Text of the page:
Social Security Case Studies: Claiming for Couples
Planning for retirement involves numerous decisions, and one of the most significant factors is Social Security. Social Security retirement benefits provide inflation-adjusted lifetime payments to recipients and survivors. As I’ve highlighted in the last 2 articles, this decision is complex, especially for married couples. Today we’ll look at 2 Social Security Case Studies and how they might think about maximizing their Social Security benefits.
This is part 3 of our Social Security Series
Part 3: Social Security Case Studies – Claiming for Couples
Assumptions for both cases:
The couple has assets (pension and/or significant savings) so they aren’t reliant on Social Security
Health is not a factor in their decision
Case 1: Similar Ages and Similar Earnings History
Jack and Jill are both 60 and looking forward to retiring in 2 years when both are 62. They’ve both consistently worked and their earnings history are similar. Jack’s expected benefit at his full retirement age (FRA) is $2,800. Jill’s expected benefit at her FRA is $3,000.
Because they have similar expected benefits, spousal benefits will not be a factor. Since they have other assets, it will make the most sense for Jill to delay to 70 because her benefit is slightly higher. This would allow Jack to receive that benefit if Jill dies first. Jack should consider waiting until at least his FRA and probably even 70. This is especially true if they have a large Traditional IRA/TSP/401K balance they plan to convert to Roth accounts. Delaying will give them additional years for conversions without the additional Social Security income allowing them to convert more at a given marginal tax rate. It will also lower their income and reduce the risk of having additional IRMAA (Medicare) charges.
Case 2: Higher Earner is Older Than Spouse
Jack, 67, just retired and Jill, 61, plans to work 2 more years. Jack has the hiring earnings history. Jack’s benefit at his full retirement age (FRA) is $3,200 and at 70 is ~$3950. Jill’s expected benefit at her FRA is $1,100.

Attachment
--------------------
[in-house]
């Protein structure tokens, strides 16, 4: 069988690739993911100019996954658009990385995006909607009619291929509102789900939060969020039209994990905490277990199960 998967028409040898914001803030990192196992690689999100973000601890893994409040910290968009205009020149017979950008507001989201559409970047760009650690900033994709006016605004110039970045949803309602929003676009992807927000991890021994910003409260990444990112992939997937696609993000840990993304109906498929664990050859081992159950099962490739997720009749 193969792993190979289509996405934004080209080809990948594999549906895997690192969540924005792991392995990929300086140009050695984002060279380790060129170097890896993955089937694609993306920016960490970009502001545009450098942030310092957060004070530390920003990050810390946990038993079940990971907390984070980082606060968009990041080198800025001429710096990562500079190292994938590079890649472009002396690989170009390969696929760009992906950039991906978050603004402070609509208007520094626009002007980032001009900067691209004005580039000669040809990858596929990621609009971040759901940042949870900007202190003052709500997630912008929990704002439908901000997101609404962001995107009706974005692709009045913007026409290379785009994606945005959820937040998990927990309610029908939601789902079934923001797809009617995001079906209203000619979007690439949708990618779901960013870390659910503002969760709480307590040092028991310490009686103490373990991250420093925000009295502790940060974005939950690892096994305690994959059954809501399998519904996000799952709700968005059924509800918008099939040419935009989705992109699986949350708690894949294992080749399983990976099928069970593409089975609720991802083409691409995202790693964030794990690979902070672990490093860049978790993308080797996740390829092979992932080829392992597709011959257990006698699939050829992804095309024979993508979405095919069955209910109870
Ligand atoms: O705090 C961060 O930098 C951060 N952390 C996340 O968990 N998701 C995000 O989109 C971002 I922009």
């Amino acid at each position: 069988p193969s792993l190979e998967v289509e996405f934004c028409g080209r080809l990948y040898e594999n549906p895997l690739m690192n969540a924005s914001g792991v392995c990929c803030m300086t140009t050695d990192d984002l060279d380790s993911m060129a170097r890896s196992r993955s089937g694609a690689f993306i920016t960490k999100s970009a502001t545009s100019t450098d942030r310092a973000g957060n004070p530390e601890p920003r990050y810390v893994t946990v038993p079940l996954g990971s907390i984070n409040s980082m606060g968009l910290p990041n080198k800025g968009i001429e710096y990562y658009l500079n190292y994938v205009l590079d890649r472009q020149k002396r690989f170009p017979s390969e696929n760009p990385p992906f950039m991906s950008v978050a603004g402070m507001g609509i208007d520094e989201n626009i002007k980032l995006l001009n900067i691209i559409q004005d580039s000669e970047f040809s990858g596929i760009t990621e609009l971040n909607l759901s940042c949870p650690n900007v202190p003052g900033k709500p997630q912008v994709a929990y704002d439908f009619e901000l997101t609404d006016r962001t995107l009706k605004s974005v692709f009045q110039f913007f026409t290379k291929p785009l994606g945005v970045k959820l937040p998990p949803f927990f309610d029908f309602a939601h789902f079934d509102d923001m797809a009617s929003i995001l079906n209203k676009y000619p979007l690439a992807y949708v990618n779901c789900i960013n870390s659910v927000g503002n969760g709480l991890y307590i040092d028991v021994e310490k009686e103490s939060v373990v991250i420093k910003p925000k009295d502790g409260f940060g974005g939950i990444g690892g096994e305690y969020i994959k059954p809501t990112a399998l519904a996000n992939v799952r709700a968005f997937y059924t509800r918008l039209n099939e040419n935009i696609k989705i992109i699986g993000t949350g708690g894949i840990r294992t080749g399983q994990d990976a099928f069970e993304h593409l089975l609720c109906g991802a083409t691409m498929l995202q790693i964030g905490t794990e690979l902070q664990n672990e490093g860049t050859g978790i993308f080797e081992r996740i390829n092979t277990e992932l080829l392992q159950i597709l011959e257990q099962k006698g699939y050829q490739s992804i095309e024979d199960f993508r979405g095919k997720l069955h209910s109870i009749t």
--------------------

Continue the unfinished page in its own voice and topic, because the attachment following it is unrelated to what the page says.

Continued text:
Since they don’t need the money, Jack should consider waiting until 70 to claim Social Security. The additional money will increase both his benefit and Jill’s survivor benefit should Jack die first. She would continue to get Jack’s current benefit (~$3950 assuming he waited until 70). Based on the age difference and the fact women typically live longer that men there is a good possibly that she get the survivor benefit at some point.
The decision on when Jill should claim is more complex. She will be eligible for a spousal benefits when she claims because her benefit is under 50% of Jack’s. So let’s look at some possible strategies. To maximize the spousal benefit, she would need to wait until her FRA to claim. If she did, she’d get $1,600 because spousal benefits are based on FRA and do not get to take advantage of delayed credits. She has no incentive to delay beyond FRA because even with delayed credits here maximum personal benefit would be ~$1350 (less than the $1,600 spousal benefit).
Jill could claim as early as 62, but if she plans to continue working for another year, she would probably get very little benefit from doing that because of earnings limits and taxes. So let’s look at what happens if Jill claims at 63. Remember spousal benefits are made up of two parts: Jill’s own benefit + the spousal top-off. In Jill’s case the top-off is $500 (50% of Jack’s FRA benefit – Jill’s FRA benefit – $1600-$1100) on Jack claims. If Jill claims at 63, it would reduce her benefit to ~$825 so her maximum spousal benefit would be ~$1325. Assuming Jack waits until 70, Jill wouldn’t get the spousal top up until age 64.
Claiming early between 63 and 67 could make sense for Jill since she’s guaranteed the higher survivor benefit if Jack dies first. Both of their health and longevity expectations should be factored in.
While these cases can give you thoughts on how and when you might think about claiming Social Security, every couples situation is different. Other income, taxes, investments, and IRA/401K conversion opportunities all need to be integrated. If you’re a do-it-yourselfer, there are calculators out there that can help you make the decision. If you’re approaching Social Security claiming or have another financial decision, you’d like to discuss you can set up a call with me here (link). You can also download this handy Social Security Checklist.
Click the image for a 2-page Social Security Checklist which covers:
- General Information
- Other considerations